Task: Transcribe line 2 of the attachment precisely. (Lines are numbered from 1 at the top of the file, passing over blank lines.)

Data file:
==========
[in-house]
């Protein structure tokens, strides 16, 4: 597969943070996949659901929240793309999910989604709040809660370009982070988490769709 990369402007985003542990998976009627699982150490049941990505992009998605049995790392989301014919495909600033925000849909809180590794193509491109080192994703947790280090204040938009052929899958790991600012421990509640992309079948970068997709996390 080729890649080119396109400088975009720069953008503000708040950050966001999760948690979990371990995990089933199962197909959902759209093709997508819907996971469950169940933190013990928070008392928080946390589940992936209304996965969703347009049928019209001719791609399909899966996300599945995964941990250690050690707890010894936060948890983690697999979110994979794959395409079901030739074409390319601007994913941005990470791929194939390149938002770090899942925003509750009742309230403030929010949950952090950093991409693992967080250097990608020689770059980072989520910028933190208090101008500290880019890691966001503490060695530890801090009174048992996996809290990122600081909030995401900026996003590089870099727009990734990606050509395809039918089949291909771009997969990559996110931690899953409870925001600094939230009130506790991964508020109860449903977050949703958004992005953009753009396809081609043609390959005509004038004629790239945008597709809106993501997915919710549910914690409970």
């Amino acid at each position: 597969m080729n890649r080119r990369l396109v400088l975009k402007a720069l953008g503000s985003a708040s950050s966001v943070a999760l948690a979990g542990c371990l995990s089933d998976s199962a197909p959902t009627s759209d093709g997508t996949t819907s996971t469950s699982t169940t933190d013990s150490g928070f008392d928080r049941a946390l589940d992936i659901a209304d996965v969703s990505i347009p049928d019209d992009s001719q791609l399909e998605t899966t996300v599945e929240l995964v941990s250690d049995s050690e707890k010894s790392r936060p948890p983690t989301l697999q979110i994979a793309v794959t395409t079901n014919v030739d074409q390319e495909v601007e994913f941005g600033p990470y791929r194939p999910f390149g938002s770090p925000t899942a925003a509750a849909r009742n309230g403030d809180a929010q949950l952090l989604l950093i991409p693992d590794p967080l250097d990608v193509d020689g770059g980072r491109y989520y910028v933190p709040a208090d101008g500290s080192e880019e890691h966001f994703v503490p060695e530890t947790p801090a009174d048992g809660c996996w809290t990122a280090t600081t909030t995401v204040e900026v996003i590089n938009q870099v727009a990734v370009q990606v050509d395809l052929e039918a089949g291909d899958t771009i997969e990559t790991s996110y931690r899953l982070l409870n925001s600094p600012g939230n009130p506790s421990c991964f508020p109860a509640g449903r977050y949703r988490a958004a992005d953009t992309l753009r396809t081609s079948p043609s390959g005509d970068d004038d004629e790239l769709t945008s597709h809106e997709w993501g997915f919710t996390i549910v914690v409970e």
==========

């Protein structure tokens, strides 16, 4: 597969943070996949659901929240793309999910989604709040809660370009982070988490769709 990369402007985003542990998976009627699982150490049941990505992009998605049995790392989301014919495909600033925000849909809180590794193509491109080192994703947790280090204040938009052929899958790991600012421990509640992309079948970068997709996390 080729890649080119396109400088975009720069953008503000708040950050966001999760948690979990371990995990089933199962197909959902759209093709997508819907996971469950169940933190013990928070008392928080946390589940992936209304996965969703347009049928019209001719791609399909899966996300599945995964941990250690050690707890010894936060948890983690697999979110994979794959395409079901030739074409390319601007994913941005990470791929194939390149938002770090899942925003509750009742309230403030929010949950952090950093991409693992967080250097990608020689770059980072989520910028933190208090101008500290880019890691966001503490060695530890801090009174048992996996809290990122600081909030995401900026996003590089870099727009990734990606050509395809039918089949291909771009997969990559996110931690899953409870925001600094939230009130506790991964508020109860449903977050949703958004992005953009753009396809081609043609390959005509004038004629790239945008597709809106993501997915919710549910914690409970």